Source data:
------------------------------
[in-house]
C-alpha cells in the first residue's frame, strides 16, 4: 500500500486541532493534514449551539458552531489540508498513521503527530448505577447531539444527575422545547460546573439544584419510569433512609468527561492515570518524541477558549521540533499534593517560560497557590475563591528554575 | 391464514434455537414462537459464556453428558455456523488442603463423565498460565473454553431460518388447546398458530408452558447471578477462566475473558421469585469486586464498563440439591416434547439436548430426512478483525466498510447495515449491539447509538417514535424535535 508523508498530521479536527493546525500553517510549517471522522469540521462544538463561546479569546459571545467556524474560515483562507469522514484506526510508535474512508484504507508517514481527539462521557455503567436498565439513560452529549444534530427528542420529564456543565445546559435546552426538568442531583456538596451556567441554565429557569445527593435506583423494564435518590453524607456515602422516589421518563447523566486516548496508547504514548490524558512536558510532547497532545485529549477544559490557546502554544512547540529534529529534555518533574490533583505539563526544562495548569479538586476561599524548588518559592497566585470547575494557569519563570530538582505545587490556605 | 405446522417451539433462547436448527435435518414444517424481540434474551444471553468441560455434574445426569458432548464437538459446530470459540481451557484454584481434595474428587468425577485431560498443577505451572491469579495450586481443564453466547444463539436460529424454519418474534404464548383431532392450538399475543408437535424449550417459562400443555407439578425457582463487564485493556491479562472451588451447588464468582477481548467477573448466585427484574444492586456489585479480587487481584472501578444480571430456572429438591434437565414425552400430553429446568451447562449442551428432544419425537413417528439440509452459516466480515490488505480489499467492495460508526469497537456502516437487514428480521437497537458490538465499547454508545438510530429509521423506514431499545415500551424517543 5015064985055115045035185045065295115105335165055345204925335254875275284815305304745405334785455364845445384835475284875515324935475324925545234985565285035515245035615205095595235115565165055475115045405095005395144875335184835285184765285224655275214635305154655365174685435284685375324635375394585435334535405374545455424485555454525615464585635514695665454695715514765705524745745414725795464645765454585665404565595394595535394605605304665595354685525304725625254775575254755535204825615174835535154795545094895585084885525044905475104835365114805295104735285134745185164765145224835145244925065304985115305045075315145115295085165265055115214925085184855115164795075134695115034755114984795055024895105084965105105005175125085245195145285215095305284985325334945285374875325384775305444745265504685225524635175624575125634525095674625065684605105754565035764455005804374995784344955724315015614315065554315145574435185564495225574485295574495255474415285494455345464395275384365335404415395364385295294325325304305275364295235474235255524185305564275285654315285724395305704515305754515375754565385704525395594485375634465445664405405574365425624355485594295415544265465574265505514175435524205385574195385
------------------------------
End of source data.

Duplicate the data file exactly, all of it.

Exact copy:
[in-house]
C-alpha cells in the first residue's frame, strides 16, 4: 500500500486541532493534514449551539458552531489540508498513521503527530448505577447531539444527575422545547460546573439544584419510569433512609468527561492515570518524541477558549521540533499534593517560560497557590475563591528554575 | 391464514434455537414462537459464556453428558455456523488442603463423565498460565473454553431460518388447546398458530408452558447471578477462566475473558421469585469486586464498563440439591416434547439436548430426512478483525466498510447495515449491539447509538417514535424535535 508523508498530521479536527493546525500553517510549517471522522469540521462544538463561546479569546459571545467556524474560515483562507469522514484506526510508535474512508484504507508517514481527539462521557455503567436498565439513560452529549444534530427528542420529564456543565445546559435546552426538568442531583456538596451556567441554565429557569445527593435506583423494564435518590453524607456515602422516589421518563447523566486516548496508547504514548490524558512536558510532547497532545485529549477544559490557546502554544512547540529534529529534555518533574490533583505539563526544562495548569479538586476561599524548588518559592497566585470547575494557569519563570530538582505545587490556605 | 405446522417451539433462547436448527435435518414444517424481540434474551444471553468441560455434574445426569458432548464437538459446530470459540481451557484454584481434595474428587468425577485431560498443577505451572491469579495450586481443564453466547444463539436460529424454519418474534404464548383431532392450538399475543408437535424449550417459562400443555407439578425457582463487564485493556491479562472451588451447588464468582477481548467477573448466585427484574444492586456489585479480587487481584472501578444480571430456572429438591434437565414425552400430553429446568451447562449442551428432544419425537413417528439440509452459516466480515490488505480489499467492495460508526469497537456502516437487514428480521437497537458490538465499547454508545438510530429509521423506514431499545415500551424517543 5015064985055115045035185045065295115105335165055345204925335254875275284815305304745405334785455364845445384835475284875515324935475324925545234985565285035515245035615205095595235115565165055475115045405095005395144875335184835285184765285224655275214635305154655365174685435284685375324635375394585435334535405374545455424485555454525615464585635514695665454695715514765705524745745414725795464645765454585665404565595394595535394605605304665595354685525304725625254775575254755535204825615174835535154795545094895585084885525044905475104835365114805295104735285134745185164765145224835145244925065304985115305045075315145115295085165265055115214925085184855115164795075134695115034755114984795055024895105084965105105005175125085245195145285215095305284985325334945285374875325384775305444745265504685225524635175624575125634525095674625065684605105754565035764455005804374995784344955724315015614315065554315145574435185564495225574485295574495255474415285494455345464395275384365335404415395364385295294325325304305275364295235474235255524185305564275285654315285724395305704515305754515375754565385704525395594485375634465445664405405574365425624355485594295415544265465574265505514175435524205385574195385